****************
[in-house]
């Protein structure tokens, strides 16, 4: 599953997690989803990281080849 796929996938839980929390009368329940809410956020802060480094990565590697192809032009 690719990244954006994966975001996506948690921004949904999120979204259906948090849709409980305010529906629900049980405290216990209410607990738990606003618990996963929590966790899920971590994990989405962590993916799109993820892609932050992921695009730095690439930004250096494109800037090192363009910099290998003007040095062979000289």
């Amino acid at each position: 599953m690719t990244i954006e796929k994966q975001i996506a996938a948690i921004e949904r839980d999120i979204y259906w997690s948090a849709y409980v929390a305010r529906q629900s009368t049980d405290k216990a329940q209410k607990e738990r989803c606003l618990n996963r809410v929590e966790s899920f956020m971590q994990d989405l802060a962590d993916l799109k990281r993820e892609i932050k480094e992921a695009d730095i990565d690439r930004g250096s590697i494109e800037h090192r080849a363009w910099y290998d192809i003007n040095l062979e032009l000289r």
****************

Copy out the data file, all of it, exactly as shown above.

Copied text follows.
[in-house]
């Protein structure tokens, strides 16, 4: 599953997690989803990281080849 796929996938839980929390009368329940809410956020802060480094990565590697192809032009 690719990244954006994966975001996506948690921004949904999120979204259906948090849709409980305010529906629900049980405290216990209410607990738990606003618990996963929590966790899920971590994990989405962590993916799109993820892609932050992921695009730095690439930004250096494109800037090192363009910099290998003007040095062979000289």
């Amino acid at each position: 599953m690719t990244i954006e796929k994966q975001i996506a996938a948690i921004e949904r839980d999120i979204y259906w997690s948090a849709y409980v929390a305010r529906q629900s009368t049980d405290k216990a329940q209410k607990e738990r989803c606003l618990n996963r809410v929590e966790s899920f956020m971590q994990d989405l802060a962590d993916l799109k990281r993820e892609i932050k480094e992921a695009d730095i990565d690439r930004g250096s590697i494109e800037h090192r080849a363009w910099y290998d192809i003007n040095l062979e032009l000289r």